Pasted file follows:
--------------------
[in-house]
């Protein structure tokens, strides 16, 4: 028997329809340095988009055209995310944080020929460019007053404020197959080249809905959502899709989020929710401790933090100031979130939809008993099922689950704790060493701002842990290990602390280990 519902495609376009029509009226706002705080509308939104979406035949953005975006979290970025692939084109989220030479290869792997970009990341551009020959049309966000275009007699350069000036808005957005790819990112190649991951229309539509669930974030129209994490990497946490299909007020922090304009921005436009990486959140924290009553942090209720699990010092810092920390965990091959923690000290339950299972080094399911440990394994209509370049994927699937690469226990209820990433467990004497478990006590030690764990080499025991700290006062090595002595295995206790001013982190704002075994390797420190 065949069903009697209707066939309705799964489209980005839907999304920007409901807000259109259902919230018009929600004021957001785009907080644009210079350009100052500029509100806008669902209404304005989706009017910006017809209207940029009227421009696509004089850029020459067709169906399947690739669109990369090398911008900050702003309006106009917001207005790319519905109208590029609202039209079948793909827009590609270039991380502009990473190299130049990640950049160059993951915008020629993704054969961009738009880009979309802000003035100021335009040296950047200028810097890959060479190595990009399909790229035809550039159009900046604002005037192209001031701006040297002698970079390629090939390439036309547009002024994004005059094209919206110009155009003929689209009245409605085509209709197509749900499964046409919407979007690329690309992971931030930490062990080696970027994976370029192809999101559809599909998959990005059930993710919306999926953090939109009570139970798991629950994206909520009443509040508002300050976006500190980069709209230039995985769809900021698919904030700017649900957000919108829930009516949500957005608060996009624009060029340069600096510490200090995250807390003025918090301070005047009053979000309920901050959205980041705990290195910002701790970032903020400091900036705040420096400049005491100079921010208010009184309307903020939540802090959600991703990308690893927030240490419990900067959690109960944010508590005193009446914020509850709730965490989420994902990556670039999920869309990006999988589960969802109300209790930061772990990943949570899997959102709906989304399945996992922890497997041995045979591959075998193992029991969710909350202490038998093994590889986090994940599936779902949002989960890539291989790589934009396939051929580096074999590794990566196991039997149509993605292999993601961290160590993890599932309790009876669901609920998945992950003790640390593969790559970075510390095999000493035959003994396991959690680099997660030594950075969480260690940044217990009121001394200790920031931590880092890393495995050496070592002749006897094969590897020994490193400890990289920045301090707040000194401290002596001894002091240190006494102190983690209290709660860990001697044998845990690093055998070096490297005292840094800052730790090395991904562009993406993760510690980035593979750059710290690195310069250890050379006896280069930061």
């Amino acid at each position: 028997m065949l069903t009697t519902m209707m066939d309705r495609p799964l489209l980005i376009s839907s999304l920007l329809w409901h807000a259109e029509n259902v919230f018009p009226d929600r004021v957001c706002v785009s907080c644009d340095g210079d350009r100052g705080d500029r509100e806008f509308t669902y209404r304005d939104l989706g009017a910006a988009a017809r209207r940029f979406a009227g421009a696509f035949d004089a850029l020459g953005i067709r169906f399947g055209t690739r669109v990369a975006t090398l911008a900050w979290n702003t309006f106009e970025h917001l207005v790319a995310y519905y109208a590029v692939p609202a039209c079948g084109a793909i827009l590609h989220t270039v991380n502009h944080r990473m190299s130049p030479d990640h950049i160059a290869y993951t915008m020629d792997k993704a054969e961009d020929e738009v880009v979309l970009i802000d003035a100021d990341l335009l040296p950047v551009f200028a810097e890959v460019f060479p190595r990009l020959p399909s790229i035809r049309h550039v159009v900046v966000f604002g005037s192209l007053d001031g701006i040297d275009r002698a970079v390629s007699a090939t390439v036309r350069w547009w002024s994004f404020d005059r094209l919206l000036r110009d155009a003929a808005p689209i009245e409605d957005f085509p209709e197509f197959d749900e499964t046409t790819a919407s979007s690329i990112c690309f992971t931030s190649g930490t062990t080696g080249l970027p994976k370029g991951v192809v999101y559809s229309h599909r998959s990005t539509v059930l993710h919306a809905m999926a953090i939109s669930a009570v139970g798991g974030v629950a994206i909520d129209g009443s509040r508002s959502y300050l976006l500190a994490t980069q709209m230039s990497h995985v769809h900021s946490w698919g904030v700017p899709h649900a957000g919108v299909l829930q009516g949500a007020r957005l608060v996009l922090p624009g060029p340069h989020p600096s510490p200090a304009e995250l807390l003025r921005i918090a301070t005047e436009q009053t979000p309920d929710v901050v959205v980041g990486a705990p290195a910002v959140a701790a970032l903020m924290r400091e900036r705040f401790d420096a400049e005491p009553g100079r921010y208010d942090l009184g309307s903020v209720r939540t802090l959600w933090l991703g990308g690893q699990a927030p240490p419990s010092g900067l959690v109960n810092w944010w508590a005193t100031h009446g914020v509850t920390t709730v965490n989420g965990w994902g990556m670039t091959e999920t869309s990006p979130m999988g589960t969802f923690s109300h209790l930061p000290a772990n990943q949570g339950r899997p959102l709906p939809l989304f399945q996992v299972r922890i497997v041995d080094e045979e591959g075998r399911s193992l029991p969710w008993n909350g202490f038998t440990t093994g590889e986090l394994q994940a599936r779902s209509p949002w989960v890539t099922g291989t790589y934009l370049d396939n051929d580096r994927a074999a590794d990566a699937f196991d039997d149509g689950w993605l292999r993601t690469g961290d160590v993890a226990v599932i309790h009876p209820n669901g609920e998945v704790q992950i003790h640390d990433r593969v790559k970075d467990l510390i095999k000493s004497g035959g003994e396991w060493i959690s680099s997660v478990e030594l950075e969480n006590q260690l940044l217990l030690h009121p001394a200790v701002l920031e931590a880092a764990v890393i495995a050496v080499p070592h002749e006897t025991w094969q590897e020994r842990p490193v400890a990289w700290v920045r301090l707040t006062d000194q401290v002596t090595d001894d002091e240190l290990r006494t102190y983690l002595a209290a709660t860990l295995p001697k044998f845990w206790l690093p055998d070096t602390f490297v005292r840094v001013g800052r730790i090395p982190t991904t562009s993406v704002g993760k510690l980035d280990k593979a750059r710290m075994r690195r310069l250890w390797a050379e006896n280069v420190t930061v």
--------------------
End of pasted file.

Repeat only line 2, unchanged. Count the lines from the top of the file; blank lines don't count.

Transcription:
């Protein structure tokens, strides 16, 4: 028997329809340095988009055209995310944080020929460019007053404020197959080249809905959502899709989020929710401790933090100031979130939809008993099922689950704790060493701002842990290990602390280990 519902495609376009029509009226706002705080509308939104979406035949953005975006979290970025692939084109989220030479290869792997970009990341551009020959049309966000275009007699350069000036808005957005790819990112190649991951229309539509669930974030129209994490990497946490299909007020922090304009921005436009990486959140924290009553942090209720699990010092810092920390965990091959923690000290339950299972080094399911440990394994209509370049994927699937690469226990209820990433467990004497478990006590030690764990080499025991700290006062090595002595295995206790001013982190704002075994390797420190 065949069903009697209707066939309705799964489209980005839907999304920007409901807000259109259902919230018009929600004021957001785009907080644009210079350009100052500029509100806008669902209404304005989706009017910006017809209207940029009227421009696509004089850029020459067709169906399947690739669109990369090398911008900050702003309006106009917001207005790319519905109208590029609202039209079948793909827009590609270039991380502009990473190299130049990640950049160059993951915008020629993704054969961009738009880009979309802000003035100021335009040296950047200028810097890959060479190595990009399909790229035809550039159009900046604002005037192209001031701006040297002698970079390629090939390439036309547009002024994004005059094209919206110009155009003929689209009245409605085509209709197509749900499964046409919407979007690329690309992971931030930490062990080696970027994976370029192809999101559809599909998959990005059930993710919306999926953090939109009570139970798991629950994206909520009443509040508002300050976006500190980069709209230039995985769809900021698919904030700017649900957000919108829930009516949500957005608060996009624009060029340069600096510490200090995250807390003025918090301070005047009053979000309920901050959205980041705990290195910002701790970032903020400091900036705040420096400049005491100079921010208010009184309307903020939540802090959600991703990308690893927030240490419990900067959690109960944010508590005193009446914020509850709730965490989420994902990556670039999920869309990006999988589960969802109300209790930061772990990943949570899997959102709906989304399945996992922890497997041995045979591959075998193992029991969710909350202490038998093994590889986090994940599936779902949002989960890539291989790589934009396939051929580096074999590794990566196991039997149509993605292999993601961290160590993890599932309790009876669901609920998945992950003790640390593969790559970075510390095999000493035959003994396991959690680099997660030594950075969480260690940044217990009121001394200790920031931590880092890393495995050496070592002749006897094969590897020994490193400890990289920045301090707040000194401290002596001894002091240190006494102190983690209290709660860990001697044998845990690093055998070096490297005292840094800052730790090395991904562009993406993760510690980035593979750059710290690195310069250890050379006896280069930061």